Church historians explain the youth dropout rates as a “phase” that young people frequently go through — they go to college and quit going to church, but return when they marry and have children. Others have trouble accepting that argument because the current trend to later marriage means a decade-long hiatus that, along with a more pluralistic culture means less “gravitational pull” back to Judeo-Christian values and habits. Others insist that colleges “deprogram” young people; still others blame the cognitive dissonance that occurs when students behave in ways inconsistent with their professed Christianity.
In his Weekly Standard review of Robert D. Putnam and David E. Campbell’s “American Grace: How Religion Divides and Unites Us,” Joseph Bottum finds that the “massive increase” — from five percent to 25 percent — of those with “no religion” is because of a “fear of religion’s apparent lack of tolerance.” In Bottum’s view, Putnam and Campbell see the source of intolerance as sex: “[T]he percentage of Americans who held that premarital sex was not wrong leapt from 24 percent to 47 percent” in the early 70s and “has continued upward ever since.” Indeed, the divisiveness of “libertines and prudes” fighting over sexual morality is what prevents the Putnam and Campbell ideal of a “gentle, get-along religion” that would attract and keep young people in the fold.
Actually, as Bottum points out, “America needs its believers to believe something …” and the lack of deeply held beliefs is behind the drop in church membership.
Drew Dyck, author of the Christianity Today article, concluded that most young people leaving the church “had been exposed to a superficial form of Christianity that effectively inoculated them against authentic faith.”
In her book, “Almost Christian: What the Faith of our Teenagers is Telling the American Church,” Kenda Creasy Dean describes her assessment of the data from the first wave of the National Study of Youth and Religion (NSYR): “It is hard to read the data from the NSYR without the impression that many American congregations (not to mention teenagers themselves) are ‘almost Christian’ — but perhaps not fully, at least not in terms of theology or practice.” She writes, “American young people are, theoretically, fine with religious faith — but it does not concern them very much, and it is not durable enough to survive long after they graduate from high school.” Dean places the blame squarely with teens’ parents and those of us who call ourselves “Christian.” She writes, “Since the religious and spiritual choices of American teenagers echo, with astonishing clarity, the religious and spiritual choices of the adults who love them, lackadaisical faith is not young people’s issue, but ours.” Lest we miss her point, Dean adds that the secret to young people keeping the faith is for them to see modeled “the kind of mature, passionate faith we say we want young people to have.”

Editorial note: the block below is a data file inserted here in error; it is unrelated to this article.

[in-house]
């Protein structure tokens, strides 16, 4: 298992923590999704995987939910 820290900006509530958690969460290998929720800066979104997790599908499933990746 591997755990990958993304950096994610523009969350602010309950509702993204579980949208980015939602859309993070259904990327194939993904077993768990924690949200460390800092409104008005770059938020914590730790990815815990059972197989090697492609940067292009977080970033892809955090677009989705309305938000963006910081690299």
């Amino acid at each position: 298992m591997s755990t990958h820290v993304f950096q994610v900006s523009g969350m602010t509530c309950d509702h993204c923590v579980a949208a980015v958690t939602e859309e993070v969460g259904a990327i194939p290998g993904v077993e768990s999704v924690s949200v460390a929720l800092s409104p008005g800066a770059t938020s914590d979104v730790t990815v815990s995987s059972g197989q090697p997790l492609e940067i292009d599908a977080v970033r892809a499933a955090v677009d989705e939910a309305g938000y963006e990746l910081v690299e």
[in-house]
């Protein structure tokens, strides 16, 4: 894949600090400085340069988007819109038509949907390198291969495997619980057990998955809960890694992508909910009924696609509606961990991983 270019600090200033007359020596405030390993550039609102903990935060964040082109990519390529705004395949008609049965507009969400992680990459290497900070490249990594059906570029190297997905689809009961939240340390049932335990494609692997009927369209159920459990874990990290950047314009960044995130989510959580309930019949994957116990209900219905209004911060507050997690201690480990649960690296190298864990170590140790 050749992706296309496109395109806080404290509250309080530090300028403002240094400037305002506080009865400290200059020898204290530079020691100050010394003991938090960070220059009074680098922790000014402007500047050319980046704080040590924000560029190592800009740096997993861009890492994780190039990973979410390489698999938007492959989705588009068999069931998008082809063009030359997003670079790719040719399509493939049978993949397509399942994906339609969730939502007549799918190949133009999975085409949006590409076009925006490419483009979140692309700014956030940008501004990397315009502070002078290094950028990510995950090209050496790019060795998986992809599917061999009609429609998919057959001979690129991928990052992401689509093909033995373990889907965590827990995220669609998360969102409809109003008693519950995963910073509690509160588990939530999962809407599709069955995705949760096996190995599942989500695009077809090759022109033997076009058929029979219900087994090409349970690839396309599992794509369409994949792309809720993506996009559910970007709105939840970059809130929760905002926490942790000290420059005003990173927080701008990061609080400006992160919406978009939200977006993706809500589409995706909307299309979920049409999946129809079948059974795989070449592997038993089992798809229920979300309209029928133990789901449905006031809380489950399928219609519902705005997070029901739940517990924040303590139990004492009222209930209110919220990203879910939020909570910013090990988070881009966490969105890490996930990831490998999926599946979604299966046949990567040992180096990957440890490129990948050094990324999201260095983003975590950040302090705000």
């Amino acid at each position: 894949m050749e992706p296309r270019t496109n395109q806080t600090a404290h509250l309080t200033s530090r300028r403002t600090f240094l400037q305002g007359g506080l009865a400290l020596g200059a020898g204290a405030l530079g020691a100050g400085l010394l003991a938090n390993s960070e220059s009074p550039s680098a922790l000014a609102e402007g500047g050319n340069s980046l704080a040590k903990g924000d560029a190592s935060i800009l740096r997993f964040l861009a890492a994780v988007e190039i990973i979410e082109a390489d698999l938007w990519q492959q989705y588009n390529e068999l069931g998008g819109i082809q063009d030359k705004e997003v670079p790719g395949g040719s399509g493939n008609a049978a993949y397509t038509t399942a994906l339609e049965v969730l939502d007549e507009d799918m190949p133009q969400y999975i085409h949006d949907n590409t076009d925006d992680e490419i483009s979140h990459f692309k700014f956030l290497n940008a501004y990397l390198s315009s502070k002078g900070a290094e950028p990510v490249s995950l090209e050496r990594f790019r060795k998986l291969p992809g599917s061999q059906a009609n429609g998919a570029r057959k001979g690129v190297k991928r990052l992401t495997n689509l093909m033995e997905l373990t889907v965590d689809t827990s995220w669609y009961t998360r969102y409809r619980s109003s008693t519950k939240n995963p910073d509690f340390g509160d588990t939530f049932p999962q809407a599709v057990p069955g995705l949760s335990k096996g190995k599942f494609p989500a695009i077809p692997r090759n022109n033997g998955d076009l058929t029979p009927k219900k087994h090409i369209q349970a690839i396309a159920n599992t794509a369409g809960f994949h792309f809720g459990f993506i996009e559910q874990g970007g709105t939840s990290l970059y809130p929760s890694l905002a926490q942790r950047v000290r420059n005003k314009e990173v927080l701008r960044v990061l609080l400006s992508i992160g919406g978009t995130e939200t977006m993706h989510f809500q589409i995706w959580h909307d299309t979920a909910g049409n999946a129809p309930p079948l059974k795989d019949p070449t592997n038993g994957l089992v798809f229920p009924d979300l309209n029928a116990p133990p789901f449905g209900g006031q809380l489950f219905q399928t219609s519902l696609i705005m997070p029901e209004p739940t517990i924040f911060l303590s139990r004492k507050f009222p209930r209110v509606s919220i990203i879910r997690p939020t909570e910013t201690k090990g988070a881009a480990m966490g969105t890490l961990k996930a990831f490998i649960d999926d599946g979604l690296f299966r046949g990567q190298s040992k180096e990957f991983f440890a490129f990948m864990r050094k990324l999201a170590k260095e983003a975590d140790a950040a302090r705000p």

The NSYR pictures the spiritual life of teenagers as one of “Moralistic Therapeutic Deism” — a religion to make people “be happy and feel good about oneself.” Such lukewarm goals and lackluster faith lack the vitality to challenge young people. Dean declared that many adolescents “harbor no ill will toward religion;” they just see it as a “good, well-rounded thing to do.” She added, “American young people are unwittingly being formed into an imposter faith that poses as Christianity, but that in fact lacks the holy desire and missional clarity necessary for Christian discipleship.”
Three out of four American teenagers claim to be Christians and most belong to a church, but only half of them consider their faith as very important. If we are to bring our young people back to authentic Christianity, we must acknowledge:
“Teenagers with consequential Christian faith share a profound and personal sense of God’s love and forgiveness on (their journey of faith). They know that the family stories the church tells along the way include them. They are confident that Christ has a part for them to play in bringing about God’s purposes, and that the journey they are on contributes to God’s good direction for the world. But such consequential faith — faith that grows by confessing a creed, belonging to a community, and pursuing God’s purpose and hope — is not the faith that most American teenagers seem to have.”
We have failed to “meaningfully share the core content of the Christian faith” with our young people; is it any wonder that they see the church as insignificant and our God as unimportant? No wonder they shrug off that insignificant faith and ignore that irrelevant God when they enter college. Such banal, faux Christianity is unlikely to bear up under scrutiny and highly unlikely to survive into adulthood. There is a tremendous price to be paid if we do not teach and model the “real thing” for our young people.